Magnet CTF: Question 4 Solution Walk-Through

Challenge 4 (10/26-11/2) Animals That Never Forget

Chester likes to be organized with his busy schedule. Global Unique Identifiers change often, just like his schedule but sometimes Chester enjoys phishing. What was the original GUID for his phishing expedition?

Week 4 was definitely a brain-teaser for me. On my first attempt I was focused on the final part of the question. What was the original GUID for his phishing expedition?

The equivalent of a GUID for an email would be the message ID. In the case data we have, we can see a portion of the original phishing email delivery, but the message headers were not visible. As the data sample was also used at the Magnet User Summit, I checked the Google TakeOut data for the same account and voila – the message ID (email GUID) for the phishing email was:


So I go back to the question and this time don’t ignore 75% of the verbiage. It’s there for a reason, right?

So we know that our subject, Chester, is meticulous. My first inspection was of the calendar data – but nothing presented as intersting. Looking at the Documents artifacts, we can see that the subject uses Evernote – and among the notes on his device is one called Phishy Phish Phish (at least is wasn’t titled “Evidence”).

If we follow the source link to \user213…-Evernote.db we see that Evernote is storing this content in a SQLite database.

If we examine the notes table we can see that each notebook entry has its own guid. Our Phishy Phish Phish message has the guid of c80ab339-7bec-4b33-8537-4f5a5bd3dd25.

Is that the answer? NO.

What was the original GUID for his phishing expedition?

So this is a GUID, but is it the original?

Looking at a number of developer articles for Evernote I learned that a note can be moved or copied to another notebook.

When that operation takes place it keeps track of this activity in the guid_updates table.

If we reference this table we can find our message, identified by the current guid (identified above) and see that there’s a column for old_guid which for the note in question is: 7605cc68-8ef3-4274-b6c2-4a9d26acabf1. 

Magnet CTF: Question 3 Solution Walk-Through

Challenge 3…Which exit did the device user pass by that could have been taken for Cargo?

In NJ it’s common to inquire where someone resides with the question “What exit?” I found it interesting that some of the test data examined as part of the CTF included artifacts that originated in New Jersey. Yup. I hail from the land of Bruce Springsteen and Bon Jovi and if you even mention Jersey Shore in the context of a reality show, please just… quietly go away.

Many types of forensic artifacts include metadata that ties that evidence to a particular location using GPS data. Maps and driving applications are among these, and commonly you can retrieve this data from photos and videos. (Note: a lot of services Facebook, Instagram, etc. – will have settings on whether or not they remove this data when media is shared.)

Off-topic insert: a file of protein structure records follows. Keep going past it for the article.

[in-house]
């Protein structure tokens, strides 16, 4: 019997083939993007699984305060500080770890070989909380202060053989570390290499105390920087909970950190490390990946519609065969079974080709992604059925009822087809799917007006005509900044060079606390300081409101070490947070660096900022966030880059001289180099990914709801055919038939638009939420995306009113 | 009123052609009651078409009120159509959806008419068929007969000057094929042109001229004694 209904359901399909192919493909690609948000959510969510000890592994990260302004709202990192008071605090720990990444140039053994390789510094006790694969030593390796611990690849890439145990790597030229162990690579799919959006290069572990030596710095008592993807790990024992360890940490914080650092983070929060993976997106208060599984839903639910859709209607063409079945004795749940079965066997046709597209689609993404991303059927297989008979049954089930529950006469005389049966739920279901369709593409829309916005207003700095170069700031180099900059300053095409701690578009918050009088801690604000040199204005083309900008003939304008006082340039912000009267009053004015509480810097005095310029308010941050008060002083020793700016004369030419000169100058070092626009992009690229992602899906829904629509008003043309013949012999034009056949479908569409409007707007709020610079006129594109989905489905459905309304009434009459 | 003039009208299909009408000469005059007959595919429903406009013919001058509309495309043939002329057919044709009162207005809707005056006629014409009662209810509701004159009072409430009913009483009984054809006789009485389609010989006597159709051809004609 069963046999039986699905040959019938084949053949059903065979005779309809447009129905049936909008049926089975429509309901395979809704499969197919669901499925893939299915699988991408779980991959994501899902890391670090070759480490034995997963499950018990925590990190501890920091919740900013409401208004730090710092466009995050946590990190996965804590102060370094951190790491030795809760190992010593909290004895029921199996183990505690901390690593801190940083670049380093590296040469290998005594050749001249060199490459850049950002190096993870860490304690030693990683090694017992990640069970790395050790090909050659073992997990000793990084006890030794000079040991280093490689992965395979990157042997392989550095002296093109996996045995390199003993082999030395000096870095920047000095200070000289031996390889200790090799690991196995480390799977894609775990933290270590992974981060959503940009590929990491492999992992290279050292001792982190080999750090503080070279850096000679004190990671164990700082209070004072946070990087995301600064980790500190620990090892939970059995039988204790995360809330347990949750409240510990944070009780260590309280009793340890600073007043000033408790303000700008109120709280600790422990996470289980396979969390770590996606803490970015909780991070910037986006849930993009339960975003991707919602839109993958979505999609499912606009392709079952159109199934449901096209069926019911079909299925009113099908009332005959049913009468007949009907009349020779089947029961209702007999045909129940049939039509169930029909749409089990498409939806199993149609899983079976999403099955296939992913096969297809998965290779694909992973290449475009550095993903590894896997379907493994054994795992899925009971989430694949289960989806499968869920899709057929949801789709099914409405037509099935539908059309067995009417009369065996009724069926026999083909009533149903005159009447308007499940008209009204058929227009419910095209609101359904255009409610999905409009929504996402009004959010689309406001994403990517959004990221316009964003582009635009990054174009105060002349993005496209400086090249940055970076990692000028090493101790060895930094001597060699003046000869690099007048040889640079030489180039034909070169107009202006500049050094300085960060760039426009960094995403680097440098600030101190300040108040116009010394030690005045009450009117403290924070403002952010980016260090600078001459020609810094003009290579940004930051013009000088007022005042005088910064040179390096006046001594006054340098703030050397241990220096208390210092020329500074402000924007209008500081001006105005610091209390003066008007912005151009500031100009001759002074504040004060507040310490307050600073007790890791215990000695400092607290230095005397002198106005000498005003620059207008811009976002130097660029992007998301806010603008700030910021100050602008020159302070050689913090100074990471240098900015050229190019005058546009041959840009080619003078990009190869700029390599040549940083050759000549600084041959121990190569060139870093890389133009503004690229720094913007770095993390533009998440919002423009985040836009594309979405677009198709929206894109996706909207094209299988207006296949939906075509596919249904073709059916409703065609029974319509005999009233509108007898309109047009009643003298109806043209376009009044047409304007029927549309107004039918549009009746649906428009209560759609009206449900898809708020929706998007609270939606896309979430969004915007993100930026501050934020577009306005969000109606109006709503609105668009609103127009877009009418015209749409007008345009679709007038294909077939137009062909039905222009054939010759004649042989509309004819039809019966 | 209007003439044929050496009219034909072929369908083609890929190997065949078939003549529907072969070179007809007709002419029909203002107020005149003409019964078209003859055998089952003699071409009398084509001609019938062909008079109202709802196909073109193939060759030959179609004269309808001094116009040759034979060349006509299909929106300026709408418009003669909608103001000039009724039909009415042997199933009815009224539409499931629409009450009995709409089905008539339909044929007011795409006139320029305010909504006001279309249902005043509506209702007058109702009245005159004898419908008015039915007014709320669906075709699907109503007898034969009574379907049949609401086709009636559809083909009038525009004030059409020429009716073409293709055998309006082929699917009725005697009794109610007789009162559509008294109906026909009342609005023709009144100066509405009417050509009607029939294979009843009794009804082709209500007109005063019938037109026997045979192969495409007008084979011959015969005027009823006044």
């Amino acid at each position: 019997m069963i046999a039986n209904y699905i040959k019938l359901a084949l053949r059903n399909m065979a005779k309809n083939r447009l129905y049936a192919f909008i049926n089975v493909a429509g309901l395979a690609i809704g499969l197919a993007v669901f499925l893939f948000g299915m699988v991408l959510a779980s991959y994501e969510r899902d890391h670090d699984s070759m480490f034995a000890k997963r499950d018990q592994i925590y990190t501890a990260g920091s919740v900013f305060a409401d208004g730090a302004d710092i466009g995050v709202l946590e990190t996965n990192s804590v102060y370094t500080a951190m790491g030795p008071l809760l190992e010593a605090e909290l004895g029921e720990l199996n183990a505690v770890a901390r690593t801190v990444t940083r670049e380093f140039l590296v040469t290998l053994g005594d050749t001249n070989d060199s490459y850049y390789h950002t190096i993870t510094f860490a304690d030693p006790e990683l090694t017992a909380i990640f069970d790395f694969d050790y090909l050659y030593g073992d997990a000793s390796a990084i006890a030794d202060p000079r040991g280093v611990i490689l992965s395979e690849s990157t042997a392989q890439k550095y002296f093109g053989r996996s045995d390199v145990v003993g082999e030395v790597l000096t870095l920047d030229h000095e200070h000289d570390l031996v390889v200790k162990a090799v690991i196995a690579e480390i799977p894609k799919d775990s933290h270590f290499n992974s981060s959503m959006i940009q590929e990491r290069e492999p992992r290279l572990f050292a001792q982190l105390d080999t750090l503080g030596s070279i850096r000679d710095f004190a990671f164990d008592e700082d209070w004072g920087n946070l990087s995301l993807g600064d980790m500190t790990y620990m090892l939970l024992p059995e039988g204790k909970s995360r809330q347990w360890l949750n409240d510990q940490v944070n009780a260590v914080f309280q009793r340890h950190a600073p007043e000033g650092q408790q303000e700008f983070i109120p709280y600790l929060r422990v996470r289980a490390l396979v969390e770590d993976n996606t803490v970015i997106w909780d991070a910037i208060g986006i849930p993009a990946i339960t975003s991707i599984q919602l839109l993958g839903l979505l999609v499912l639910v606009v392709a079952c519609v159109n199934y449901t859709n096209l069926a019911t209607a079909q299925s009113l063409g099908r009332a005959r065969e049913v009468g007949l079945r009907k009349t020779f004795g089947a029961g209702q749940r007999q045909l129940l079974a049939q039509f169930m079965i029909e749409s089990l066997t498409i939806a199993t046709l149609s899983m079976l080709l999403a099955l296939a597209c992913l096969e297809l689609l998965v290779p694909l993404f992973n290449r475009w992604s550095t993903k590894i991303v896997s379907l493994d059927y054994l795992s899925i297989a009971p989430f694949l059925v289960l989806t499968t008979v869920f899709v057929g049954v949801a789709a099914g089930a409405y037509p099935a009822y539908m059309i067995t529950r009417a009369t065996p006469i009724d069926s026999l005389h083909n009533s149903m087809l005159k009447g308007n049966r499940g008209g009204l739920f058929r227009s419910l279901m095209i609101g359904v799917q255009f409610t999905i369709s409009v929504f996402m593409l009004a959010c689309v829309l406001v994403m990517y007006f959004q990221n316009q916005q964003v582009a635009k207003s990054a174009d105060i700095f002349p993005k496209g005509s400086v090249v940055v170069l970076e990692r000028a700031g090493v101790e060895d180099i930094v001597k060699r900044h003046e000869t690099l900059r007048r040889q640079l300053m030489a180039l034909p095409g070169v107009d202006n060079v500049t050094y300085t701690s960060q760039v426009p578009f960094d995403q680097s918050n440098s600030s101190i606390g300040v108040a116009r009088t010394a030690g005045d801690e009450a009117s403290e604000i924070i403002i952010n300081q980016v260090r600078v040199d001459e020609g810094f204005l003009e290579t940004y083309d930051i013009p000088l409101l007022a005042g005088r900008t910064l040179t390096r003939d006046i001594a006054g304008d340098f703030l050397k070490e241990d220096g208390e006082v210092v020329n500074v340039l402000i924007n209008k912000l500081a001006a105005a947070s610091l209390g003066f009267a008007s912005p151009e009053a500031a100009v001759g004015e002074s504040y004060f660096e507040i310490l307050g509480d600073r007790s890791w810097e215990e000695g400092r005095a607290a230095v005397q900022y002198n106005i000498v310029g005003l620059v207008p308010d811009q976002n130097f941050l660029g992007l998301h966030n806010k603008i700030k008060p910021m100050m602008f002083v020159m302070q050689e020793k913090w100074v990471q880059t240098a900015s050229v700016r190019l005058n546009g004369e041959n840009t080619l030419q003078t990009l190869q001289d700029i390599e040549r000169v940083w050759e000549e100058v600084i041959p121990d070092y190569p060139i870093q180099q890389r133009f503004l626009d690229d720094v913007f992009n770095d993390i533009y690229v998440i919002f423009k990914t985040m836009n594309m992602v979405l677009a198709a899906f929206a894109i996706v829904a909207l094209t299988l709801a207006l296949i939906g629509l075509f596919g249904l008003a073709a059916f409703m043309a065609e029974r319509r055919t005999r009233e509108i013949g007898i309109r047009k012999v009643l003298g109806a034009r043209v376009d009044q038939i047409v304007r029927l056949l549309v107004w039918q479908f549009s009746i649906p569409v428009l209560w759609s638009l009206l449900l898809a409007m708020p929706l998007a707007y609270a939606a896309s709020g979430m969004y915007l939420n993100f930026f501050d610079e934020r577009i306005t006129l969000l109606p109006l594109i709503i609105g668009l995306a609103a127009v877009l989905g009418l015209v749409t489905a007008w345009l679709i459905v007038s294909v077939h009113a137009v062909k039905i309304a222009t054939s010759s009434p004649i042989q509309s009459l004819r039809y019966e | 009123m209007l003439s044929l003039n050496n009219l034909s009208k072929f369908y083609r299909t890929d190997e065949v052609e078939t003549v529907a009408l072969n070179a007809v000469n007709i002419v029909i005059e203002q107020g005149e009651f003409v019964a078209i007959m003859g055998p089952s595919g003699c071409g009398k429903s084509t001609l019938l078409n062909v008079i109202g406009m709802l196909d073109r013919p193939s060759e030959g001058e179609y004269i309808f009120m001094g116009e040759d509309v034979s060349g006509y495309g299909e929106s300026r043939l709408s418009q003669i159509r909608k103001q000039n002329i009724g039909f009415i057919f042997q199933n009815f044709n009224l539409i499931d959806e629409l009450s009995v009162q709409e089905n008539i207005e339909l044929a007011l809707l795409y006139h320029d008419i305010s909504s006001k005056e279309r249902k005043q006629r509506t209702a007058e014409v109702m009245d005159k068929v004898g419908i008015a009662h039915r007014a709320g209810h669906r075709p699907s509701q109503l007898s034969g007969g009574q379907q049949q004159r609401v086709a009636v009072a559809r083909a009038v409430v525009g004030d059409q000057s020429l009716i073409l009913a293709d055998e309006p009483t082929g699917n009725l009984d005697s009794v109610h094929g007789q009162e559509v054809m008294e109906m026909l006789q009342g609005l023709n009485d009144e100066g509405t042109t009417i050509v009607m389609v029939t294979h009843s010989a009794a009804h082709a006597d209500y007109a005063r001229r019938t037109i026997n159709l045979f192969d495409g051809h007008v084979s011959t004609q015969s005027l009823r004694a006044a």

Selecting this view limits the presentation of artifacts to just those that include GPS data.

Reviewing the artifacts with GPS metadata there was nothing that immediately presented as a reference to exit or cargo

However, just like Transformers, within these artifacts there is more than meets the eye. In the screenshot above you’ll see that several files start with MVIMG_ . These files are Google Motion Photos, essentially the functional equivalent of Live Photos on iOS.

A few weeks back I saw a Magnet webinar: Mobile Artifact Comparison – Understanding the Similarities Between iOS and Android Data

Included in the comparison were both of these “live photo” types and B1n2h3x reference that previously she had carved out the MVIMG_ files and was able to isolate the key frame and the MP4 image (video) that comprised it.

If you’re not supplementing your Magnet course training with their free webinars you’re really missing out.

  • Using Axiom, I exported all the MVIMG_ files to a folder.
  • Next I utilized GoMoPho – Google motion photos video extractor and ran it against the directory which split the MVIMG_ files into .jpg and .mp4
  • From there I loaded the videos into VLC.  They were only a few seconds long and played very fast. This is where the playback speed settings in VLC come in handy. Drop it back to the slowest it will play.

When initially previewed, MVIMG_20200307_120326.jpg presented what appeared as a view from the highway in winter. There are no immediate discernable landmarks in the photo.

However, when the extracted video is played, we get a few seconds visibility from the car on the highway, including passing the following sign:

Among the words on the sign we can read “Cargo” and the exit show at the bottom of the sign, F16.

PDF: magnetweeklyctf-write-up-3-1.pdf